@Scott–LOL.  Agreed!

  28. GarethBaron
    May 3, 2013

    In the digital world Pi=Circumference/Diameter.  It's all about precision & what's needed to perform the calculation.

     

    Now the benefit of Digital is that there is very little noise due to the fact that the original signal is represented with a very high SNR in analog terms.  (ie bits).  However you sacrifice silicon/circuit space for bits.  Analog computing is excellent for some things but it does lose precision very quickly when chained (Noise gets amplified etc).  The best solutions these days are do as much in the digital realm and then convert back into Analog when necessary.  Both are tools and both are necessary.  I know there are necessary things like sampling that have to be done in the analog domain, but if there is complex math required or some form of extreme precision needed then digital is the way to go.  For speed, analog will always be faster.  I'm a fan of both design spaces I guess!

    Now as far as Quantum computing is concerned, the qbit is going to be interesting.  We won't be dealing with time or frequency domain issues but will be dealing with probabilistic domain issues.  Quantum computing is still in it's infancy so who knows what's going to happen in the space.  Care to take a bet 😉

     

    And as far as Quantum level signals being digital, that's all to be discovered.  That's how we see them at the moment but as newer theories come in we may start seeing an analog nature of sub atomic particles.  I think it is too early to make the judgement that they are analog or digital in nature.  We have a model at this point that fits the boundary conditions.  What's in the box ???

  29. goafrit2
    May 4, 2013

    >> So perhaps I should have said the universe is inherenty mixed signal at the fundamental level.

    Absolutely, outside the domain of the Newtonian Physics to the quatum mechaical world, everything changes. The good thing is that the mixed domain is seamlessly entwined than oil and water are.

  30. goafrit2
    May 4, 2013

    >> Enough with the quantum stuff….let's go back over to the Linear versus not Linear blog discussions.:-)

    Why must we not discuss it if we care? I am curious. What is bad about discussing quantum stuffs? If we think that nanotechnology will redesign the constructs of the ways we design analog and digital systems, it makes sense to discuss quantum effects.

  31. goafrit2
    May 4, 2013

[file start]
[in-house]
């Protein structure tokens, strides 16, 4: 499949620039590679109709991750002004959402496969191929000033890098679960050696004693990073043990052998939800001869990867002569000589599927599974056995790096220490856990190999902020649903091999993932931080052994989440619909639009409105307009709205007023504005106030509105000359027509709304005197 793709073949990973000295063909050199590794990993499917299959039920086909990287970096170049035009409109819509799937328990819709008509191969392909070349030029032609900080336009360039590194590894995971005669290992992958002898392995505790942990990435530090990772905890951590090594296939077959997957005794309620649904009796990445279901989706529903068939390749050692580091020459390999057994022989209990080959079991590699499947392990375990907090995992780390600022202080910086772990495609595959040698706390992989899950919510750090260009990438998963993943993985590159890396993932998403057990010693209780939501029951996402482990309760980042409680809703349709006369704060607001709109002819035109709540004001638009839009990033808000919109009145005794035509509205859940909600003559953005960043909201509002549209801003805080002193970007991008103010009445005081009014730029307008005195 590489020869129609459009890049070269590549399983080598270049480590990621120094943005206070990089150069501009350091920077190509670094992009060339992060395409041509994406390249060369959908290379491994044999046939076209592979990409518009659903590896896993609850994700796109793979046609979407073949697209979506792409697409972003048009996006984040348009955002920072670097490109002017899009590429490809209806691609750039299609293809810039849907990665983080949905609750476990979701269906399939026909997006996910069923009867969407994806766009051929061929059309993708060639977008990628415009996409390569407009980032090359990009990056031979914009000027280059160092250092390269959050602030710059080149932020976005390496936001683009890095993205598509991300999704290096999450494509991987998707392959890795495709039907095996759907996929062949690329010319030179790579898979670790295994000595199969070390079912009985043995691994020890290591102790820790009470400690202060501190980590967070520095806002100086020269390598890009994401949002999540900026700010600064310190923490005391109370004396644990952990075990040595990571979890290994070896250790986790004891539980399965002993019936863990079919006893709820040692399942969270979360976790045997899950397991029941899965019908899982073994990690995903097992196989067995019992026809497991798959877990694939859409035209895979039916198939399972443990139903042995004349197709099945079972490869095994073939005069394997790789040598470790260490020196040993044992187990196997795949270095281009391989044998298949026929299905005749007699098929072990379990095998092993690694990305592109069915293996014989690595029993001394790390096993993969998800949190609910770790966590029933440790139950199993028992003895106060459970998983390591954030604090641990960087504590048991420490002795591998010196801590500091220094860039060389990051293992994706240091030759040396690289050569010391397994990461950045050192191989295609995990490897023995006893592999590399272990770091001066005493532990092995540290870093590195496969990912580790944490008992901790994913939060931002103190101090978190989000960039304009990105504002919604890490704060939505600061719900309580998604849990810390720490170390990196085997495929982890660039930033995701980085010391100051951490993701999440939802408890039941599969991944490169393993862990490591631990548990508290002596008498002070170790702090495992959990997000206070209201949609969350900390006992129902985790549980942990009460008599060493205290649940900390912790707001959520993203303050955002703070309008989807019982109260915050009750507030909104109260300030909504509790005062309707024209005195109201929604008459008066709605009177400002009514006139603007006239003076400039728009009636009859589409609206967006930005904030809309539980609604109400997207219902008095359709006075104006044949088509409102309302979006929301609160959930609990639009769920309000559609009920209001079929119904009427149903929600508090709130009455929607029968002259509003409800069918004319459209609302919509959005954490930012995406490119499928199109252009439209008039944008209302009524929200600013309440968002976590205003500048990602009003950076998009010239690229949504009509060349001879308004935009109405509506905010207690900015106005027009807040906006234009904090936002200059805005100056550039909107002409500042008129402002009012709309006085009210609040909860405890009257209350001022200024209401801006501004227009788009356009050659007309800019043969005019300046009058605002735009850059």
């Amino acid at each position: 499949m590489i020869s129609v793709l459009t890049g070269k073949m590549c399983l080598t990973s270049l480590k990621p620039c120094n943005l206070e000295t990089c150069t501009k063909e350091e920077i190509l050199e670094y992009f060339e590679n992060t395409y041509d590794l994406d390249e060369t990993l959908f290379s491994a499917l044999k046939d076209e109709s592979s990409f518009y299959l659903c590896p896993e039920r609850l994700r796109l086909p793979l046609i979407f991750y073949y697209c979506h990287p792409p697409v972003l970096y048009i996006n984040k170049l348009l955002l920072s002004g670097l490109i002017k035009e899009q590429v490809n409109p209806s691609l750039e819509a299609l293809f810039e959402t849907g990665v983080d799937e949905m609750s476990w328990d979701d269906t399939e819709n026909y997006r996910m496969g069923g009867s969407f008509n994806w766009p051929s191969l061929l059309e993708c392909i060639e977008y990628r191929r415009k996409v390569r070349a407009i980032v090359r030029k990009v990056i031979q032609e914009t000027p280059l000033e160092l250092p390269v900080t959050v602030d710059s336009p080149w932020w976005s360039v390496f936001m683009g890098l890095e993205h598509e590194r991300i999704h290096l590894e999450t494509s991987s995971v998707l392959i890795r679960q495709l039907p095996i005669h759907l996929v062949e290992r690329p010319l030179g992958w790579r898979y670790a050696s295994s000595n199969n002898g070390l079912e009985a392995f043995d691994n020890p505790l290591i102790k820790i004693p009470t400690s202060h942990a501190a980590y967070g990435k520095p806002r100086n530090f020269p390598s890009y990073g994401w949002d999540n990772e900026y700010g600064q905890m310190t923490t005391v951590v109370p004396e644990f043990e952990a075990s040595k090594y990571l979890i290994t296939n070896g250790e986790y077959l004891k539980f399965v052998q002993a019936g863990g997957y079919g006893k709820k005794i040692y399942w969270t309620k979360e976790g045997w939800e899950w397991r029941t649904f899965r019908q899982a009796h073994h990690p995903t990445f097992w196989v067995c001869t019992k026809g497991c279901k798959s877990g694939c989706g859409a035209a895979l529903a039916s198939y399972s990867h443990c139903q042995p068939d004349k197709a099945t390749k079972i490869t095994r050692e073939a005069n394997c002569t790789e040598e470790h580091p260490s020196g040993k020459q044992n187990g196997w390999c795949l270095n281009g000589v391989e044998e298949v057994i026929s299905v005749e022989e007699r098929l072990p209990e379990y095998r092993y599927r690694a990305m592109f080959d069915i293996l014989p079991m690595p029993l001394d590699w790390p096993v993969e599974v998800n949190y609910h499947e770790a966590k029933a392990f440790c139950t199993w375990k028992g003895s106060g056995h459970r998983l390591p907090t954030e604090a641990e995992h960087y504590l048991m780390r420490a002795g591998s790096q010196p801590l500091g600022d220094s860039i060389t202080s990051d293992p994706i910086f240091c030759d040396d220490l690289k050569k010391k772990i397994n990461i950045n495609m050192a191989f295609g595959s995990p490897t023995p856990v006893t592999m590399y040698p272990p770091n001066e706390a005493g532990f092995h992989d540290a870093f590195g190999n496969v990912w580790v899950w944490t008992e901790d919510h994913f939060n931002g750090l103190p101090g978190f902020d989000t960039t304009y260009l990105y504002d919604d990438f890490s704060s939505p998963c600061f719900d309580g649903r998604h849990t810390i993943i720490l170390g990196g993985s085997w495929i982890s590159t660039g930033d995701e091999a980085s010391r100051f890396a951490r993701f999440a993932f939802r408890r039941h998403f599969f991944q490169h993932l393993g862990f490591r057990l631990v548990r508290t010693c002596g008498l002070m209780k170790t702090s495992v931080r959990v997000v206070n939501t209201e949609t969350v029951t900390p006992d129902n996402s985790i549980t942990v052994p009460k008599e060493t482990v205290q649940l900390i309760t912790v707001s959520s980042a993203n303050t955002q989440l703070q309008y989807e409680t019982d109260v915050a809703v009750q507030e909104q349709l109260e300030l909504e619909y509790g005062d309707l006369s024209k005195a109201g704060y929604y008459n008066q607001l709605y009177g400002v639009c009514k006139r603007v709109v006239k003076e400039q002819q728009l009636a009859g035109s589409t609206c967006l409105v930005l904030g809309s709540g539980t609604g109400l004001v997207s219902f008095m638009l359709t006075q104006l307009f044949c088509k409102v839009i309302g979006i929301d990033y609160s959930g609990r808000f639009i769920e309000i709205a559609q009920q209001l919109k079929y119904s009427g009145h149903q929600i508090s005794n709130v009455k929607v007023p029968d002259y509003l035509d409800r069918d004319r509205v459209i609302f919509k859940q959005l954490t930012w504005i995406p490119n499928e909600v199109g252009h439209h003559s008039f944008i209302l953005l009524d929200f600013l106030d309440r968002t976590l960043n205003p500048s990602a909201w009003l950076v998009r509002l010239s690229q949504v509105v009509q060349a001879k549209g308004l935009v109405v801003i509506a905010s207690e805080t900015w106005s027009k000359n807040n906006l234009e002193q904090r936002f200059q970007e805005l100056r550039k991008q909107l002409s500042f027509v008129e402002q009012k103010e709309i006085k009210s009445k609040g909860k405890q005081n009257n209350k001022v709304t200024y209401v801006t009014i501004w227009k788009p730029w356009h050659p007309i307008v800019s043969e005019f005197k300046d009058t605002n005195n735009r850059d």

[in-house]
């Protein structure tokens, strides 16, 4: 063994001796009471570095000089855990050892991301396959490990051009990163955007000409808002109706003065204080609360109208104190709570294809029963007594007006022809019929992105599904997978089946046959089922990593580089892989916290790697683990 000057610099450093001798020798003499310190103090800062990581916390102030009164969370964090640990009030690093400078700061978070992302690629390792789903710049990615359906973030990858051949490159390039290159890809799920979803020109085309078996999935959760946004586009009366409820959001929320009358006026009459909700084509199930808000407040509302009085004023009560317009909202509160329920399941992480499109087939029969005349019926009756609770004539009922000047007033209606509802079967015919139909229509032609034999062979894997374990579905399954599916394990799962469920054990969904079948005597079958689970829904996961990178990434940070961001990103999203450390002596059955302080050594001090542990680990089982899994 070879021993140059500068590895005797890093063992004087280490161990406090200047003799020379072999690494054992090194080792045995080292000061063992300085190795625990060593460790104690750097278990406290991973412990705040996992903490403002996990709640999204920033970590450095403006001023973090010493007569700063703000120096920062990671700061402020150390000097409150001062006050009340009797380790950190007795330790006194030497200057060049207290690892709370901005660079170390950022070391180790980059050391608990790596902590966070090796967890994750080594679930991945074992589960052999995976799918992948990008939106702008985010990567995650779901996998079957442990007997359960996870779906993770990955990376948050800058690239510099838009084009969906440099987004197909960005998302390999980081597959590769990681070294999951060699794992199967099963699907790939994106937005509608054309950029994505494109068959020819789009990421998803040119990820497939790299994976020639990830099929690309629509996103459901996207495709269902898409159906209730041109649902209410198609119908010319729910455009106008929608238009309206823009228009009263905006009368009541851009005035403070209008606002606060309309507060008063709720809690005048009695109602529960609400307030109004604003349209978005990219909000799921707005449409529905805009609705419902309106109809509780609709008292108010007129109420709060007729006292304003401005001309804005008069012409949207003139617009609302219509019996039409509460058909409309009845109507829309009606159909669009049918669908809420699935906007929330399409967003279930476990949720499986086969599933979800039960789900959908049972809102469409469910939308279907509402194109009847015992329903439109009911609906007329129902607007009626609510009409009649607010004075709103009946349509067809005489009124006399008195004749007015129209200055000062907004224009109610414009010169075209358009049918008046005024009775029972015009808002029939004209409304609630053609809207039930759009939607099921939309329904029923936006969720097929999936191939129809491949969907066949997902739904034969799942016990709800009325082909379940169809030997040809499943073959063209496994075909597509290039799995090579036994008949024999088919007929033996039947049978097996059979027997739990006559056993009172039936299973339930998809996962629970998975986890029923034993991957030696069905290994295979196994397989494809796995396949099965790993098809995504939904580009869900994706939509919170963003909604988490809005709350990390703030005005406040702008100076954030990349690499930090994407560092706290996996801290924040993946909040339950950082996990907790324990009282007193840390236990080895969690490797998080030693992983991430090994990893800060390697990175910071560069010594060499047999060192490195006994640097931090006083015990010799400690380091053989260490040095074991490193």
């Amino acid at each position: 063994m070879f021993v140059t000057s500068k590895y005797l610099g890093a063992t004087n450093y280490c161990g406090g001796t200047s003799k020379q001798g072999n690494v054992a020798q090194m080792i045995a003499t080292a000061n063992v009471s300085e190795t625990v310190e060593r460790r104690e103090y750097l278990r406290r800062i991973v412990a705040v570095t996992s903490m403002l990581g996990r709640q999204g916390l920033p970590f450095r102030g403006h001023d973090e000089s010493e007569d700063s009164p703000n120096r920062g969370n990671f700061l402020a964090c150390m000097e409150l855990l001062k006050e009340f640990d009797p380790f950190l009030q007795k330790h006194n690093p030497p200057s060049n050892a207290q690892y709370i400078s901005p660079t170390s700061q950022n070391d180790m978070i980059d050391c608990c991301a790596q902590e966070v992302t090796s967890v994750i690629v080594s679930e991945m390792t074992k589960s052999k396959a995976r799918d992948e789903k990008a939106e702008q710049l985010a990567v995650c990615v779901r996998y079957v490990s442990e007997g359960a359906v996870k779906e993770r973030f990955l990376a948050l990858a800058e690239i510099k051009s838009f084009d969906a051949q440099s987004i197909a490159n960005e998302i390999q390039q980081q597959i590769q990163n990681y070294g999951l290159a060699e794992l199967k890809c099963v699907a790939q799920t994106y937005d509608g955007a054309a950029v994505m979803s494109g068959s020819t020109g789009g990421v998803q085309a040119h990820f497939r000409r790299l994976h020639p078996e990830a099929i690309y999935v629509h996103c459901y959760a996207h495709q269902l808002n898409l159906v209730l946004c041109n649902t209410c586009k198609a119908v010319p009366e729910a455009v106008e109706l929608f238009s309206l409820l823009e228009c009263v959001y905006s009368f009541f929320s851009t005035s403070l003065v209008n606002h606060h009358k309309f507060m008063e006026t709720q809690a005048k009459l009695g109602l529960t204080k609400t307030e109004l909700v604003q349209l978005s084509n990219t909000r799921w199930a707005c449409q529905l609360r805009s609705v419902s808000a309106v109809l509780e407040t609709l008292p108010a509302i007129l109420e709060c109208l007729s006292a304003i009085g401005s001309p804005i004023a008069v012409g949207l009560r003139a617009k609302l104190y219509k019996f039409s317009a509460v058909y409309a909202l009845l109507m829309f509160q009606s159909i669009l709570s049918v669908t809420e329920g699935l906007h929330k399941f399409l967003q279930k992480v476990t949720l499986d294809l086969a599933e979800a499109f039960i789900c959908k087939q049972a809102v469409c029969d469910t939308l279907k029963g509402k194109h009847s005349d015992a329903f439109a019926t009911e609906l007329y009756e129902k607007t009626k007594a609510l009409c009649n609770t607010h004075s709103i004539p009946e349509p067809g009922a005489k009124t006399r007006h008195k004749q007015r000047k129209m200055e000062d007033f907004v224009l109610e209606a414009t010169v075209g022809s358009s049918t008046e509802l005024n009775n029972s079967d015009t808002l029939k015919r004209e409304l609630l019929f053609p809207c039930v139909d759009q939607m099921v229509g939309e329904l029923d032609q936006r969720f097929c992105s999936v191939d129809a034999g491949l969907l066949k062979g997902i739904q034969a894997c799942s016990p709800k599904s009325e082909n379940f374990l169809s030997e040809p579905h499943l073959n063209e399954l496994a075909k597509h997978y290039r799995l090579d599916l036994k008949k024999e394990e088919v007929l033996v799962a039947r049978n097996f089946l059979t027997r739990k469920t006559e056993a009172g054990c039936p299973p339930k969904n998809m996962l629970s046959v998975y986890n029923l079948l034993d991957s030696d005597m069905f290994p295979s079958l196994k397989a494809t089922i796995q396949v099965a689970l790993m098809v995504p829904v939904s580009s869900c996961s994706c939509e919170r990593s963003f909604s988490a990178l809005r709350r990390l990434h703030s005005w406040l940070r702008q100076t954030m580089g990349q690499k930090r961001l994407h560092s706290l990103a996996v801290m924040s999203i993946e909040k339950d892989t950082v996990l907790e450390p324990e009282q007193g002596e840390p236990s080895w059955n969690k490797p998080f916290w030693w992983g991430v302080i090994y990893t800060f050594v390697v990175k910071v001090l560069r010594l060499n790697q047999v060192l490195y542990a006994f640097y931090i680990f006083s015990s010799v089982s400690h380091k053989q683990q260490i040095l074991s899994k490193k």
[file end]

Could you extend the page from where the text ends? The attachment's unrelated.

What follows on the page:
>> The best solutions these days are do as much in the digital realm and then convert back into Analog when necessary.  Both are tools and both are necessary. 

    Yes, both work in harmony. Except for power consumption, that strategy of doing digital and then getting back to analog makes sense. But when you work in low-power systems like in biomedical systems, doing more in the analog realm becomes a huge strategy.

  32. Brad Albing
    May 6, 2013

    Hmm… the zen of analog and digital. Maybe, maybe not. You'll have better luck (get better results) discussing the zen of particle theory + wave theory. Which neatly ties in to the earlier portion of this thread. So that would be the zen of our replies….

  33. Brad Albing
    May 6, 2013

    I was hoping you were going to explain how a further discussion of Moore's law is a good walk spoiled.

  34. Brad Albing
    May 6, 2013

    EafPres – that actually makes surprisingly good sense. As cosmological explanations go, I like it.

  35. eafpres
    May 6, 2013

    @Brad–as a Chemical Engineer turned into Quality Engineer, then turned into RF Engineer, and finally going over to the dark side of Corporate, and now (!) Consultant, I'm happy to hold up the Cosmology part of the discussions, since it is obvious I have no aversion to jabbering about things I know little about. 🙂

  36. goafrit2
    May 8, 2013

    >> You'll have better luck (get better results) discussing the zen of particle theory + wave theory.

    It is very likely that few and fewer are spending time understanding that even in schools. I know that in EE, everyone is doing something on Arduino, connectivity and then apps/web APIs. It is getting harder to see students pushing into the gray areas in EE at least based on the ones we have as interns.

  37. goafrit2
    May 8, 2013

    >> I was hoping you were going to explain how a further discussion of Moore's law is a good walk spoiled.

    Moore's Law is going to be like Faraday which was law until it was no more law. Why? There is nothing law about either, just that authors became media personalities and gave names to observations.

  38. goafrit2
    May 8, 2013

    >> @Brad–as a Chemical Engineer turned into Quality Engineer, then turned into RF Engineer,

    It will be good to know if you run any consulting outfit on career planning. I have people here that struggle to redesign their careers after some bumps. If a chemical engineer can move to RF Engineer which is scary for even EE majors, I mean anyone needs not give excuses to change.